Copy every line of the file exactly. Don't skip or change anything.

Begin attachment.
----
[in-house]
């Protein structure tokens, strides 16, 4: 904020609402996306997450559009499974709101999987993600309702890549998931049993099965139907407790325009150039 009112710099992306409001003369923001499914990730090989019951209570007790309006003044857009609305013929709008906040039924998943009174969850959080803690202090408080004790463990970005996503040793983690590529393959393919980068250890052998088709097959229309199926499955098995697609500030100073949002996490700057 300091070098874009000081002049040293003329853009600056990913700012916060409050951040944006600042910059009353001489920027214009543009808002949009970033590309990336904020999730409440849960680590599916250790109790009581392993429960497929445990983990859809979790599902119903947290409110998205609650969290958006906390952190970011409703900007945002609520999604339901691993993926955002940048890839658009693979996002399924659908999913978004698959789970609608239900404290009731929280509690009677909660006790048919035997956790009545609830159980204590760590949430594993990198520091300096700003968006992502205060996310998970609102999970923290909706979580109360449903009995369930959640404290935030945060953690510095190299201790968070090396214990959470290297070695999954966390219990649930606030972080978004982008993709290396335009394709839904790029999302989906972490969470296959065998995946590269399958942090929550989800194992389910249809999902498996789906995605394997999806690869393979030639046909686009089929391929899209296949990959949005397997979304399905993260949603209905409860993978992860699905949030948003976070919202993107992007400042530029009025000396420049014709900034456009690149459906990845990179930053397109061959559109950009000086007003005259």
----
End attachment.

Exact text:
[in-house]
């Protein structure tokens, strides 16, 4: 904020609402996306997450559009499974709101999987993600309702890549998931049993099965139907407790325009150039 009112710099992306409001003369923001499914990730090989019951209570007790309006003044857009609305013929709008906040039924998943009174969850959080803690202090408080004790463990970005996503040793983690590529393959393919980068250890052998088709097959229309199926499955098995697609500030100073949002996490700057 300091070098874009000081002049040293003329853009600056990913700012916060409050951040944006600042910059009353001489920027214009543009808002949009970033590309990336904020999730409440849960680590599916250790109790009581392993429960497929445990983990859809979790599902119903947290409110998205609650969290958006906390952190970011409703900007945002609520999604339901691993993926955002940048890839658009693979996002399924659908999913978004698959789970609608239900404290009731929280509690009677909660006790048919035997956790009545609830159980204590760590949430594993990198520091300096700003968006992502205060996310998970609102999970923290909706979580109360449903009995369930959640404290935030945060953690510095190299201790968070090396214990959470290297070695999954966390219990649930606030972080978004982008993709290396335009394709839904790029999302989906972490969470296959065998995946590269399958942090929550989800194992389910249809999902498996789906995605394997999806690869393979030639046909686009089929391929899209296949990959949005397997979304399905993260949603209905409860993978992860699905949030948003976070919202993107992007400042530029009025000396420049014709900034456009690149459906990845990179930053397109061959559109950009000086007003005259």